First a couple of numbers.
After the spending reductions adopted in March and the additional income tax revenue that was reported in April, California now faces a structural (ongoing if nothing happens) budget deficit of $10 billion per year.
This deficit is tiny in relation to the income of residents and small in relation to the federal deficit as a percent of the economy.
The $10 billion is roughly 1 penny out of every $2 of income for residents. The federal deficit is roughly 20 cents out of every $2 of national income or 20 times as large as the state deficit, which is now a smaller portion of our income than some states including Texas.
The small size of the deficit does not tell residents how to balance the budget or, as is obvious now, make it easy to balance.
But the numbers do tell us that we are dealing with a political not an economic problem.
Moreover, the state does not have an especially high level of debt compared to other states or to our income. And paying off our bond debt and interest is not in danger as it comes before most other expenses in priority.
There are longer term challenges from rising retirement benefits but these are not immediate and are likely to be reduced although again the politics in California gets in the way of reaching agreement.
The economy is improving, which is helpful looking forward but will not be sufficient to erase the %10 billion ongoing shortfall without additional reductions in education and safety net spending or some version of continuing the tax increase adopted in February 2009 for an additional period of time.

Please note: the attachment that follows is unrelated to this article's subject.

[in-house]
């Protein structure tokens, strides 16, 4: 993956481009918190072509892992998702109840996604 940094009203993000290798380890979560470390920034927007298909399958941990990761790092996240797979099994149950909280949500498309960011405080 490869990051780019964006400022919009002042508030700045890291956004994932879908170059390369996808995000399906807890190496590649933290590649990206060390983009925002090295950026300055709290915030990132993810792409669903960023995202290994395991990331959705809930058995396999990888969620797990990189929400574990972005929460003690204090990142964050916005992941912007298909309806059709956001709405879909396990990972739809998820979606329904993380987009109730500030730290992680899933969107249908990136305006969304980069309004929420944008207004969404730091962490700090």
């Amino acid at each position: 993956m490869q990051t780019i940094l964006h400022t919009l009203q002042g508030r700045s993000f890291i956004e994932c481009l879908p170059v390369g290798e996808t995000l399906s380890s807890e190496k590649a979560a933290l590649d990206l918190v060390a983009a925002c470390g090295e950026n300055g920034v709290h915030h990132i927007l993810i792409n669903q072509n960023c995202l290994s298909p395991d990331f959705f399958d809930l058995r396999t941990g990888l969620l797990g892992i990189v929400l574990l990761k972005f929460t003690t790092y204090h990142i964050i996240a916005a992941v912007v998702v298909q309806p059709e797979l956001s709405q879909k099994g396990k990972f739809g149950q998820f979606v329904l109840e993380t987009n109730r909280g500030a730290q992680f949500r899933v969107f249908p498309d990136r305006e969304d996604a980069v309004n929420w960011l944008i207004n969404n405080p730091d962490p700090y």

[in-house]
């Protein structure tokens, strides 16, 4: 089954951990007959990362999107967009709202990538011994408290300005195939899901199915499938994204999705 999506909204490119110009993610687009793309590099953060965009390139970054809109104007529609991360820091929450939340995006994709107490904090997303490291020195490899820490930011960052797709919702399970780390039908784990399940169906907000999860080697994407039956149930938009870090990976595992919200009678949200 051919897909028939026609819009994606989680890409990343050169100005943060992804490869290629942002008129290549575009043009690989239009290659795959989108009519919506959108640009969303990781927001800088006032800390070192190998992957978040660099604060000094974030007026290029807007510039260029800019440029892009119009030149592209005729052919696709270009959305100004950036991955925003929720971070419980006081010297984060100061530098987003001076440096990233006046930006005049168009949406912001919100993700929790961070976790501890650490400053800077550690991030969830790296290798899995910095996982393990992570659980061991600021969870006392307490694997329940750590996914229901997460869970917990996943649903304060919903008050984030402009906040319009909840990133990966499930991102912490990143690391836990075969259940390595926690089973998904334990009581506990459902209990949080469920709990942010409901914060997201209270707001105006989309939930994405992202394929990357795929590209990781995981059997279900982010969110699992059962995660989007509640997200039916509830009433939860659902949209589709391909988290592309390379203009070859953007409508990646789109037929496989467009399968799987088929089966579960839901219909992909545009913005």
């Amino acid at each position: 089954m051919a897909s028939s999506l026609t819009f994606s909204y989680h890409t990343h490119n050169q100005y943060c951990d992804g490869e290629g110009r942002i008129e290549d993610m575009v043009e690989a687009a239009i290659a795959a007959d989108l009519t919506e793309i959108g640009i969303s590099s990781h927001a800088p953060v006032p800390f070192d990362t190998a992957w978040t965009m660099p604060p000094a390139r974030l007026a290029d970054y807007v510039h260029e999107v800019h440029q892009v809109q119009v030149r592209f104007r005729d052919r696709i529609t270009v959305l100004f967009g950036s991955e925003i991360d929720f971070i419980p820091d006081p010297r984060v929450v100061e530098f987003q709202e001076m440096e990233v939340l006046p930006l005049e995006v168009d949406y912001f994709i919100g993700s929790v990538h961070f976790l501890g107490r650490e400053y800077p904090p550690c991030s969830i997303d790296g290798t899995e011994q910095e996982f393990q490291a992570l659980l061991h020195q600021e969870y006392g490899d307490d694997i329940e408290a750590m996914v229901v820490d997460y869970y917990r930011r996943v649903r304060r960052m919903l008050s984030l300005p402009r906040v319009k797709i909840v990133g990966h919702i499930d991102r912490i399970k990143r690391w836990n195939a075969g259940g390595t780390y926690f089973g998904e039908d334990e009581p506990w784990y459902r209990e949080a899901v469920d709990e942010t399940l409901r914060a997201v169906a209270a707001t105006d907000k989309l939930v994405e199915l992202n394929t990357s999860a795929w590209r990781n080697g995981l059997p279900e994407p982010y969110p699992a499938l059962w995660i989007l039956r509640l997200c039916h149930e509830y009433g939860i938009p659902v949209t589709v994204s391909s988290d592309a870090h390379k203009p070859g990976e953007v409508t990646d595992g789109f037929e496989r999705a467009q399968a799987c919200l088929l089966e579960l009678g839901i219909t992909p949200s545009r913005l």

The state budget deficit does not rank in the top ten challenges facing us as Californians measured by the actual changes needed to make the deficit go away permanently. However, in a state and nation where people like to make everything an ideological game of chicken, even small challenges can go on for a long time.
For what it is worth at the current level of spending and revenues, we are near the lows of the last three decades in the share of our income that we tax and spend for state services.
The good news is that unlike terrorism or global economic competition, the challenges regarding state deficits and debt is totally in our
hands. It is ours to solve or stay stuck with for our children.
I favor the Governor's plan as the sensible approach and while I favor the tax extensions I do not favor balancing the budget by only putting the responsibility on higher income families and corporations.
Shared participation makes sense to me economically and in terms of fairness.